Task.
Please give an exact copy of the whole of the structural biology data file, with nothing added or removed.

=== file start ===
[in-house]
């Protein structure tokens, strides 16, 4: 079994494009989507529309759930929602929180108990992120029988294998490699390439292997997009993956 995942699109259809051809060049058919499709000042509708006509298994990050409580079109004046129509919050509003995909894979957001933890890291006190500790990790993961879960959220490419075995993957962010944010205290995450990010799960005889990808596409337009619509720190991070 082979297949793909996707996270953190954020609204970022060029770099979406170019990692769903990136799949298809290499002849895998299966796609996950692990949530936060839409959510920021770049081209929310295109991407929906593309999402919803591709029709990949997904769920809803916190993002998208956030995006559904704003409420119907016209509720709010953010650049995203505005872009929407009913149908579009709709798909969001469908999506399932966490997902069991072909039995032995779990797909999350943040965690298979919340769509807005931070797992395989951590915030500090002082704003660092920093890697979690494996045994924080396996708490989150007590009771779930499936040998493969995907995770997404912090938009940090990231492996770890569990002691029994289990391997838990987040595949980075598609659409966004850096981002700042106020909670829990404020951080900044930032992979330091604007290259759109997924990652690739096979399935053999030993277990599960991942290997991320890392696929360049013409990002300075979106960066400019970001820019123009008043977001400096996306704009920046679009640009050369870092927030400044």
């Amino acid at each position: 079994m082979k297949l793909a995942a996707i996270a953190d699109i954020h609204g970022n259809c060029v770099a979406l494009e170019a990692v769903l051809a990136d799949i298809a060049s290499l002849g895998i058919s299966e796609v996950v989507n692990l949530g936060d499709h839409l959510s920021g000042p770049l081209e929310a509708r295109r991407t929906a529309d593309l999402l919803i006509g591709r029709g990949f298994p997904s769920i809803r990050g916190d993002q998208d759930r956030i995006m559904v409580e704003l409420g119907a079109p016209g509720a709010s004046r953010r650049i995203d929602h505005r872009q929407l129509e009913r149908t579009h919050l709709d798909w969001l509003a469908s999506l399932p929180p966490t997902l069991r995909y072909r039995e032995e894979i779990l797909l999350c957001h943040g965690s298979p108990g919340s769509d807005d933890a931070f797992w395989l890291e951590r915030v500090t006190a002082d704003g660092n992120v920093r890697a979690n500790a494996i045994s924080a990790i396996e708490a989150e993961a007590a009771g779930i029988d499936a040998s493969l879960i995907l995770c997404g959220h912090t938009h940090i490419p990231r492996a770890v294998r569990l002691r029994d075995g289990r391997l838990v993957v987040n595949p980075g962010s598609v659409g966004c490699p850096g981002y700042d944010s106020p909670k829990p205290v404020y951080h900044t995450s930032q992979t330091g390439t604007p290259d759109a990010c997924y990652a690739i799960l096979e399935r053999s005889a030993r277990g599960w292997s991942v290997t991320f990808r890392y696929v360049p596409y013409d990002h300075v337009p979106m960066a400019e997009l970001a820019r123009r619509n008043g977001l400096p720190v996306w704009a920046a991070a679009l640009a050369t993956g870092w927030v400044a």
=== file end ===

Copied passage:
[in-house]
């Protein structure tokens, strides 16, 4: 079994494009989507529309759930929602929180108990992120029988294998490699390439292997997009993956 995942699109259809051809060049058919499709000042509708006509298994990050409580079109004046129509919050509003995909894979957001933890890291006190500790990790993961879960959220490419075995993957962010944010205290995450990010799960005889990808596409337009619509720190991070 082979297949793909996707996270953190954020609204970022060029770099979406170019990692769903990136799949298809290499002849895998299966796609996950692990949530936060839409959510920021770049081209929310295109991407929906593309999402919803591709029709990949997904769920809803916190993002998208956030995006559904704003409420119907016209509720709010953010650049995203505005872009929407009913149908579009709709798909969001469908999506399932966490997902069991072909039995032995779990797909999350943040965690298979919340769509807005931070797992395989951590915030500090002082704003660092920093890697979690494996045994924080396996708490989150007590009771779930499936040998493969995907995770997404912090938009940090990231492996770890569990002691029994289990391997838990987040595949980075598609659409966004850096981002700042106020909670829990404020951080900044930032992979330091604007290259759109997924990652690739096979399935053999030993277990599960991942290997991320890392696929360049013409990002300075979106960066400019970001820019123009008043977001400096996306704009920046679009640009050369870092927030400044």
């Amino acid at each position: 079994m082979k297949l793909a995942a996707i996270a953190d699109i954020h609204g970022n259809c060029v770099a979406l494009e170019a990692v769903l051809a990136d799949i298809a060049s290499l002849g895998i058919s299966e796609v996950v989507n692990l949530g936060d499709h839409l959510s920021g000042p770049l081209e929310a509708r295109r991407t929906a529309d593309l999402l919803i006509g591709r029709g990949f298994p997904s769920i809803r990050g916190d993002q998208d759930r956030i995006m559904v409580e704003l409420g119907a079109p016209g509720a709010s004046r953010r650049i995203d929602h505005r872009q929407l129509e009913r149908t579009h919050l709709d798909w969001l509003a469908s999506l399932p929180p966490t997902l069991r995909y072909r039995e032995e894979i779990l797909l999350c957001h943040g965690s298979p108990g919340s769509d807005d933890a931070f797992w395989l890291e951590r915030v500090t006190a002082d704003g660092n992120v920093r890697a979690n500790a494996i045994s924080a990790i396996e708490a989150e993961a007590a009771g779930i029988d499936a040998s493969l879960i995907l995770c997404g959220h912090t938009h940090i490419p990231r492996a770890v294998r569990l002691r029994d075995g289990r391997l838990v993957v987040n595949p980075g962010s598609v659409g966004c490699p850096g981002y700042d944010s106020p909670k829990p205290v404020y951080h900044t995450s930032q992979t330091g390439t604007p290259d759109a990010c997924y990652a690739i799960l096979e399935r053999s005889a030993r277990g599960w292997s991942v290997t991320f990808r890392y696929v360049p596409y013409d990002h300075v337009p979106m960066a400019e997009l970001a820019r123009r619509n008043g977001l400096p720190v996306w704009a920046a991070a679009l640009a050369t993956g870092w927030v400044a």